In the week since, the Bears have protected Trubisky closely in a careful effort to preserve his confidence. The team even instructed Trubisky not to discuss that performance during his media session Wednesday.

But how do Nagy and the team truly feel about Trubisky's abilities?

The Bears' game plan against the Broncos on Sunday should say plenty about where Nagy is with Trubisky. If there's a defensive mind capable of confusing Trubisky more than the Packers' Mike Pettine, it's former Bears defensive coordinator Vic Fangio, the Broncos' first-year head coach. Fangio saw the first two years of Trubisky's development in practice and game situations.

When Nagy talks about establishing the Bears' rushing attack more, he knows that may be the team's best chance of leaving Denver with a win. If Trubisky throws 45 times like in the opener, Fangio will find ways to frustrate him.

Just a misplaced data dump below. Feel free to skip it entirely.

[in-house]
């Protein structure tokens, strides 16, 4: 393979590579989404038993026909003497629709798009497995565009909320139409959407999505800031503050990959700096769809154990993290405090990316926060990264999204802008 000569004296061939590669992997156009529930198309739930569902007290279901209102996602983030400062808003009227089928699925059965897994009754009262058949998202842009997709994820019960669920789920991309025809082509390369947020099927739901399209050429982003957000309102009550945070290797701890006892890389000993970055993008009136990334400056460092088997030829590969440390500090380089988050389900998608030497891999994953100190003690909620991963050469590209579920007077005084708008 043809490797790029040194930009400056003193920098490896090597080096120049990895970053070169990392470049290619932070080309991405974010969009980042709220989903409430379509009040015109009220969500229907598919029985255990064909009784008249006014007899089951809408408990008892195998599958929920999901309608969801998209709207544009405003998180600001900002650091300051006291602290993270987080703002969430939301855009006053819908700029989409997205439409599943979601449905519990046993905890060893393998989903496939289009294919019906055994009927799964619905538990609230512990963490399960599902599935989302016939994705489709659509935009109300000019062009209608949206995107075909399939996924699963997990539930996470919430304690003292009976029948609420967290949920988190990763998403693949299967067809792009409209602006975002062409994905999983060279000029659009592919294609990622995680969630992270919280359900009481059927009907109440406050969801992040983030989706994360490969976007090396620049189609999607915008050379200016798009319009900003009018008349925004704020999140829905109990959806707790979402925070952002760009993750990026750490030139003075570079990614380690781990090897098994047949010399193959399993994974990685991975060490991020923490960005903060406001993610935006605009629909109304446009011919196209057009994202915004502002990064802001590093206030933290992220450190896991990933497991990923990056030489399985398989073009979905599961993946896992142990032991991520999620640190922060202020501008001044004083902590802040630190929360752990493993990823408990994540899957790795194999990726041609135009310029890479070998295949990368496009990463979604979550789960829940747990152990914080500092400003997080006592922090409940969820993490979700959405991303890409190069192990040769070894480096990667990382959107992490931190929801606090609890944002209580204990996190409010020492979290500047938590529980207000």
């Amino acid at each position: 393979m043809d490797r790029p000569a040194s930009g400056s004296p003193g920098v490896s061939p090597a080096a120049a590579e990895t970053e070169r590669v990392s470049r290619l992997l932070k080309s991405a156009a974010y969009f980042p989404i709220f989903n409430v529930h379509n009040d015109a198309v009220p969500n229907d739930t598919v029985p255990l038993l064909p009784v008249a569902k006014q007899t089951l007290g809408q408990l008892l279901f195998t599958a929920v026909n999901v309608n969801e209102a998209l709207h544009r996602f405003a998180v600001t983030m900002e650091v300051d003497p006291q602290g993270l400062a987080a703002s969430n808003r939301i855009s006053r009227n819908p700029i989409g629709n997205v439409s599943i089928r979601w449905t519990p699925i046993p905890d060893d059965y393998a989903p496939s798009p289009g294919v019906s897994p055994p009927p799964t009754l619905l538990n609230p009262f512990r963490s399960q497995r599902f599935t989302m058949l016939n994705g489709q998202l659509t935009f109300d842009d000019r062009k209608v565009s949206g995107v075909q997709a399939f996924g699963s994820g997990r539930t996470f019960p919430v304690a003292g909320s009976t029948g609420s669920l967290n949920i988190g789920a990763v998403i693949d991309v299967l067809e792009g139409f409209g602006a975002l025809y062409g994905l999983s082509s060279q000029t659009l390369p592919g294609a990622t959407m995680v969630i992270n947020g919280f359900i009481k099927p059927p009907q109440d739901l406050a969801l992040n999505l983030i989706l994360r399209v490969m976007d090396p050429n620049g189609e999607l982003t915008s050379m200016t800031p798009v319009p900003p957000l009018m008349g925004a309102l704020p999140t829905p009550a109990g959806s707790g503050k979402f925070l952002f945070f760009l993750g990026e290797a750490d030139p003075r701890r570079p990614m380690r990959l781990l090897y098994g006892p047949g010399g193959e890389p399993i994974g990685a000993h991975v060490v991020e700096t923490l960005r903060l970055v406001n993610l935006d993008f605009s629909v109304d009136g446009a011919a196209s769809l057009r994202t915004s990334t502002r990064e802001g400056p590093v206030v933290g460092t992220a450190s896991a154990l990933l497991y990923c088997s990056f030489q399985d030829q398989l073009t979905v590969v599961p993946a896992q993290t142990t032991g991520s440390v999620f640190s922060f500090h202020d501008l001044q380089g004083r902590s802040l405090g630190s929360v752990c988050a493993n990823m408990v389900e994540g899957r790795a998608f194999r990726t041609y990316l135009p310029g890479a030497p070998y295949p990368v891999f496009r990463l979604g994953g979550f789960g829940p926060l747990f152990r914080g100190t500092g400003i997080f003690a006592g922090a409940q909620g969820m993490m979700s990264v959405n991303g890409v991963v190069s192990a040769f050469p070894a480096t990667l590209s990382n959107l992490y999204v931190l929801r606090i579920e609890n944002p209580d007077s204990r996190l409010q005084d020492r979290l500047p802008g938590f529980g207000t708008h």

Nagy now knows better, having seen his plans and hopes for Trubisky already receive a reality check.

Open field

The manner in which star receiver Antonio Brown ran himself out of Oakland reminds how fortunate the Bears are with the players in their locker room.

When Nagy said in August that his team has "no turds," he meant it. The Bears take pride in the kind of character they've brought into their locker room. At the other end of the spectrum from Brown is Bears receiver Allen Robinson, whom the team has come to greatly respect in the locker room.

"The way he practices and treats every single play like it's the last play he's ever going to have is just exemplified and magnified to the other players," Nagy said. "He's a multiplier. He makes his teammates around him better. 

"That's the complete opposite of distraction. You want more of that."

Can Robinson perform as an elite receiver this season? It's in play. I'm willing to say he will top his career-highs of 80 catches and 1,400 yards.